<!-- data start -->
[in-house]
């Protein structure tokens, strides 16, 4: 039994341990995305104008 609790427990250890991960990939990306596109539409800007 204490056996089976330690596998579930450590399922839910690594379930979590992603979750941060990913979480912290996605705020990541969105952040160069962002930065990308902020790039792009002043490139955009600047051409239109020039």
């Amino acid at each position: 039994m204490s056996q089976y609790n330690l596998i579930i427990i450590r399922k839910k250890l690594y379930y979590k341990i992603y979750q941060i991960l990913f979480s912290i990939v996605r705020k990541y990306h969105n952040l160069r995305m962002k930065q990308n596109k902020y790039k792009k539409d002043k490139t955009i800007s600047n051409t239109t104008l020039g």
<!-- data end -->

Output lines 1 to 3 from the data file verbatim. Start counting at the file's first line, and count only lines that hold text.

[in-house]
């Protein structure tokens, strides 16, 4: 039994341990995305104008 609790427990250890991960990939990306596109539409800007 204490056996089976330690596998579930450590399922839910690594379930979590992603979750941060990913979480912290996605705020990541969105952040160069962002930065990308902020790039792009002043490139955009600047051409239109020039």
């Amino acid at each position: 039994m204490s056996q089976y609790n330690l596998i579930i427990i450590r399922k839910k250890l690594y379930y979590k341990i992603y979750q941060i991960l990913f979480s912290i990939v996605r705020k990541y990306h969105n952040l160069r995305m962002k930065q990308n596109k902020y790039k792009k539409d002043k490139t955009i800007s600047n051409t239109t104008l020039g």